[CentOS-mirror] Chinese IPs - Mirror Stats
rsm at fast-serv.com
Sat Jan 23 02:11:11 UTC 2010
We only IPlimit .iso files and that solved the problem. Either way, even if
you are sending 500's the yum clients at the NAT site will fail over to
another mirror. What's the big deal??
---------- Original Message -----------
From: Peter Poeml <poeml at cmdline.net>
To: centos-mirror at centos.org
Sent: Sat, 23 Jan 2010 01:12:21 +0100
Subject: Re: [CentOS-mirror] Chinese IPs - Mirror Stats
> On Fri, Jan 22, 2010 at 12:23:07 +0000, Karanbir Singh wrote:
> > On 01/22/2010 12:11 PM, Prof. P. Sriram wrote:
> > > I believe a correction might be in order - we have made it non-usable for
> > > those that have 1 ip address and want to download at a rate exceeding 5
> > > active connections per minute. Do you know of any such organizations?
> > yes, lots! including almost every office environment in the SME setup.
> > Many people run development and testing VM's / machines inside their
> > offices - and almost all have a small set of adsl links coming in ( in
> > EU and US atleast ), that they use for all outbound internet
> > connectivity behind a NAT setup. In many cases, yum-cron like jobs will
> > kickoff at very similar times across an organisation.
> I agree that 5 connections per IP is a little slim. However, given
> you apply such limits to the files where it matters (large files), it's
> certainly okay to expect from such companies or regional setups to
> set up a mirror for them, in their own best interest.
> In my findings, it wasn't necessary though to go lower than 20 with this
> kind of restriction, and I'm quite sure that this leaves enough headroom
> for the type of setups that you mention.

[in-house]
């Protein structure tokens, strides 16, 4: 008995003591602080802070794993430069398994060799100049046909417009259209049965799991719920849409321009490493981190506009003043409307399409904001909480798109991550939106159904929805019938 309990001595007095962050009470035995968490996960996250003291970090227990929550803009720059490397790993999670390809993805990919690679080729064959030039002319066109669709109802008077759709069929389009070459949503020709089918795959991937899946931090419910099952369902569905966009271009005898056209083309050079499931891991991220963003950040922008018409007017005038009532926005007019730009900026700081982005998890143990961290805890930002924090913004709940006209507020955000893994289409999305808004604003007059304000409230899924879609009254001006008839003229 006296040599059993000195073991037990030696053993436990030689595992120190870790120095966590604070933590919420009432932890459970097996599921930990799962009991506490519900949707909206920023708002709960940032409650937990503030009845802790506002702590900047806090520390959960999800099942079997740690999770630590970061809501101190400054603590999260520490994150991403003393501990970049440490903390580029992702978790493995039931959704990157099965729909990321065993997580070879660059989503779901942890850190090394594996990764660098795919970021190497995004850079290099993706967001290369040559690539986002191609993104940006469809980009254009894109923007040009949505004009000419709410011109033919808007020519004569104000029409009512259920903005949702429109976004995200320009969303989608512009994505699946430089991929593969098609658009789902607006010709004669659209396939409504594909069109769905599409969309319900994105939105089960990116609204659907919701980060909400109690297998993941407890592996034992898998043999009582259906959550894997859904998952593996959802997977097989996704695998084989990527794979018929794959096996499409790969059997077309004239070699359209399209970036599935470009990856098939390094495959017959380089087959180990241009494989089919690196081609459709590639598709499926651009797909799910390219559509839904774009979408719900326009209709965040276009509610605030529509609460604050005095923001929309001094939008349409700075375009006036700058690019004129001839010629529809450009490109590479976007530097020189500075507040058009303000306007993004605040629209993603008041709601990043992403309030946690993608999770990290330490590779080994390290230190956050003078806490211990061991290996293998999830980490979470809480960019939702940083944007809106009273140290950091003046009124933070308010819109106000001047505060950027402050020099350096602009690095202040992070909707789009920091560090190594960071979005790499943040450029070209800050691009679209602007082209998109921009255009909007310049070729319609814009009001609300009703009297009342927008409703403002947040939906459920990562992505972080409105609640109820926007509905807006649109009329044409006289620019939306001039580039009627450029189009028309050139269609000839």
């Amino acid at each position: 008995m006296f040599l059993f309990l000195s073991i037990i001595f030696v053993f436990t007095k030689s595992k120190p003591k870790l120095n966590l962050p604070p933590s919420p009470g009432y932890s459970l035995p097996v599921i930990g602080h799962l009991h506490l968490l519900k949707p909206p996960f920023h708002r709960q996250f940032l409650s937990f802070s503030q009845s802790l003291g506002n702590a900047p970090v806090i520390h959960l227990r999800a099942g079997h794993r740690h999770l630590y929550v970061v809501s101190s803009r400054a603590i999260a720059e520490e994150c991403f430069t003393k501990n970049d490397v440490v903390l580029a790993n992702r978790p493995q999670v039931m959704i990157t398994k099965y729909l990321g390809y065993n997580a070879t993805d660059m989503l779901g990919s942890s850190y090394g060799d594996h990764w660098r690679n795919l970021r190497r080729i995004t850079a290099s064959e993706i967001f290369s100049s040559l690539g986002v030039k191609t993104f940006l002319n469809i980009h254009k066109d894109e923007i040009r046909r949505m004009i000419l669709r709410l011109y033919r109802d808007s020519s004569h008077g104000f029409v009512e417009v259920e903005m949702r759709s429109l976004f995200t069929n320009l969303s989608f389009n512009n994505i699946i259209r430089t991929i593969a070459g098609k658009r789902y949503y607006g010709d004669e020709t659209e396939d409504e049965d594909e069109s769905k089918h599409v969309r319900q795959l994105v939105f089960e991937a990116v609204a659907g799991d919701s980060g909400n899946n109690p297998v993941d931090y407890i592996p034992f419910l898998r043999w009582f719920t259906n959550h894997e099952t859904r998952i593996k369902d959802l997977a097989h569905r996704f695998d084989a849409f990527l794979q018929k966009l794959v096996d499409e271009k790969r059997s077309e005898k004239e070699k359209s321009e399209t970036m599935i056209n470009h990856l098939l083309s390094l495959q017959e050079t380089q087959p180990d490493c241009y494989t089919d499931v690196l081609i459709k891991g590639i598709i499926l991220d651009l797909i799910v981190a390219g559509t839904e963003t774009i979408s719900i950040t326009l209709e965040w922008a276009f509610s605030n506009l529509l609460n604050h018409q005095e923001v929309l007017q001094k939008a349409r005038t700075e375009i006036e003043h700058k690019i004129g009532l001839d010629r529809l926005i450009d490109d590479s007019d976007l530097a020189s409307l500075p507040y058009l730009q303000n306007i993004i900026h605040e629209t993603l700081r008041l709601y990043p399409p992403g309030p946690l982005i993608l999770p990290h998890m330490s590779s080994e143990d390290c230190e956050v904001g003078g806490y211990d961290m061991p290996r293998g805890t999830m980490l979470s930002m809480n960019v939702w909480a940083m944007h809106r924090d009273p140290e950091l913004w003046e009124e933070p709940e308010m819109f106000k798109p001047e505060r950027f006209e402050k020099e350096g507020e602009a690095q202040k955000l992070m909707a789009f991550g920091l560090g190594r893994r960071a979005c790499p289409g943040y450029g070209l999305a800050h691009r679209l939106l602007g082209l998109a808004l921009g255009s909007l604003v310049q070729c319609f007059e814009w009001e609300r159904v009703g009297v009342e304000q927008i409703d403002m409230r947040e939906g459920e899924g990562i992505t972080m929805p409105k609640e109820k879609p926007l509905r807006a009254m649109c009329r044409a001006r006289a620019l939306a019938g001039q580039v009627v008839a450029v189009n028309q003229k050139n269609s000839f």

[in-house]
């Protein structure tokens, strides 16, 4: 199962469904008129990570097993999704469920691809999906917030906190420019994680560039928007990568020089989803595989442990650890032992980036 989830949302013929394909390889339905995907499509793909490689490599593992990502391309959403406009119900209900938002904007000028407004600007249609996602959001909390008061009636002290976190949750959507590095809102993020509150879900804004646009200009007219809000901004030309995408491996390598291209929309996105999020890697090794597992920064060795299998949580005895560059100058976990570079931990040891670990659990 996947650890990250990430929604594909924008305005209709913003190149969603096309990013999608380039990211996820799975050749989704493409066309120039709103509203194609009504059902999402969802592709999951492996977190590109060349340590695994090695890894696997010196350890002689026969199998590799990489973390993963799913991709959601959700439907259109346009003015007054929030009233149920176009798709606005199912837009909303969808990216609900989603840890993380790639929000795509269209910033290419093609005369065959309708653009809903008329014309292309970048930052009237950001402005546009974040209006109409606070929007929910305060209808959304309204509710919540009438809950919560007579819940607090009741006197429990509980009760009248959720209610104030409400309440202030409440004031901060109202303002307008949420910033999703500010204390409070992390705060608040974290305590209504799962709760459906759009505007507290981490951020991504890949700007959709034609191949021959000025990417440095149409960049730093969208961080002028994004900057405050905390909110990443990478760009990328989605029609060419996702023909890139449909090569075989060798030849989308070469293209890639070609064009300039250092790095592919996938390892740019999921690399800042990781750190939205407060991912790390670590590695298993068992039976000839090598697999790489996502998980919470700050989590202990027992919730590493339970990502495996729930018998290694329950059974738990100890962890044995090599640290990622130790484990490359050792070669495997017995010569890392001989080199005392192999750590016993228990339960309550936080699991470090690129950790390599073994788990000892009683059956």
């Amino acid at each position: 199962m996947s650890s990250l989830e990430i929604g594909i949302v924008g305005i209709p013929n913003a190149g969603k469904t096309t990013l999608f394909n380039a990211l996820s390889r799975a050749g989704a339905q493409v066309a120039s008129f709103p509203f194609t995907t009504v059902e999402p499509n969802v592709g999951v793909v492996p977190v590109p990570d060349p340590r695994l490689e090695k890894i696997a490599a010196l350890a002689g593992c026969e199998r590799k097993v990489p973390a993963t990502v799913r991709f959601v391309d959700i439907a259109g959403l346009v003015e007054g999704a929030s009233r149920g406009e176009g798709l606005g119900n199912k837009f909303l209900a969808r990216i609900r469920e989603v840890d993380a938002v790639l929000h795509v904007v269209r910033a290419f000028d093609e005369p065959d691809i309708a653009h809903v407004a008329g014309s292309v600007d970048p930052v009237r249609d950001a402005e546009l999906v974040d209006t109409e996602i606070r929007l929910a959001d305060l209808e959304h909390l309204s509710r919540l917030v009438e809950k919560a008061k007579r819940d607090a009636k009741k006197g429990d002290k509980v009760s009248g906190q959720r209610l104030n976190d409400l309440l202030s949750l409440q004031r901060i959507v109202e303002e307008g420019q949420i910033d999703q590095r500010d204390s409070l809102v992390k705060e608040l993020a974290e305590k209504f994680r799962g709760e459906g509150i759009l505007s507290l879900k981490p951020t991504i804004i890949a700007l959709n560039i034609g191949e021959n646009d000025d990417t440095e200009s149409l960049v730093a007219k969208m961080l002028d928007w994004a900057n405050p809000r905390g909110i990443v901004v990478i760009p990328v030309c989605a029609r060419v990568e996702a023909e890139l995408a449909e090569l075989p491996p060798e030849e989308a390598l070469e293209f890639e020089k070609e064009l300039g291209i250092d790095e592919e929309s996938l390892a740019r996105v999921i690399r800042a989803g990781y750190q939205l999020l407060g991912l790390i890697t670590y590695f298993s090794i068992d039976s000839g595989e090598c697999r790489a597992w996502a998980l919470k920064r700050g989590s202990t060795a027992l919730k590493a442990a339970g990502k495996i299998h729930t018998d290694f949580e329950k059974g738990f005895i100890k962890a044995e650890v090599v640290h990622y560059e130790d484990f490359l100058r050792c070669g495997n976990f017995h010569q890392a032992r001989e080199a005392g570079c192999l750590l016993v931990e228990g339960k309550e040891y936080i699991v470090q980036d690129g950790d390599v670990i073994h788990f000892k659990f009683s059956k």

> If it really poses a problem, it would be trivial to enhance the Apache
> module to look not only at IP + number of connections, but to key
> this to URL+User-Agent.
> Yes, I'm postulating that these excessive parallel connections are _not_
> the result of some evil mind, but purely the result of
> misinformation on the side of users (naively tweaking the button
> that is "supposed" to make it faster (and it works to some extent
> for the)). In fact, there'll be some good amount of desperation
> involved that causes people to try out these kind of extreme
> settings. Nobody in the better-connected world would ever see the
> need to do so. But Chinese users need to go through needle eyes...
> (I have virtually never seen (and virtually never heard) of
> deliberate DoS attacks against open source mirrors; most issues seem
> to be misconfiguration or broken software; anyone else?)
> > > Shouldn't they be enhancing their connectivity?
> > an example - adsl2+ brings in approx 16Mbps downstram, thats plenty of
> > connectivity for most offices with <= 50 employes who mostly only do
> > :80/:443 sort of traffic, with some other things like :22 and maybe
> > rsync. They should perhaps consider setting up local repo's within their
> > facility, but many lack the resources to do so.
> > > If you know of any package that provides this enhanced functionality, I
> > > would be happy to implement that instead of our current scheme.
> > I personally dont. But if its a case of watching a log file, should not
> > be hard to implement. However, the problem of things like repomd.xml etc
> > still persists.
> I doubt that the negative effects of massive parallel connections occur
> with repomd.xml files -- so there wouldn't be a need to impose the
> limitation on them in the first place, or what do you think?
> > How about turning off 'RANGE' requests in httpd ? is that an option.
> I recommend against it, because even though Range requests are not
> mandatory in HTTP/1.1 to be supported by servers, they are so
> universally supported (in default configurations) that there is certain
> expectation on the client side that they _will_ suppor it. If a
> server doesn't, it can lead to ugly surprises on the client side (pulling
> gigabytes of data instead of a small chunk into memory), and also the
> server might end up delivering more data than it would otherwise.
> Some people have made claims that range requests have a negative effect
> on buffer caches (and proposed to switch them off for that reason0, but
> from what I see it doesn't seem to pose a real-world problem for
------- End of Original Message -------
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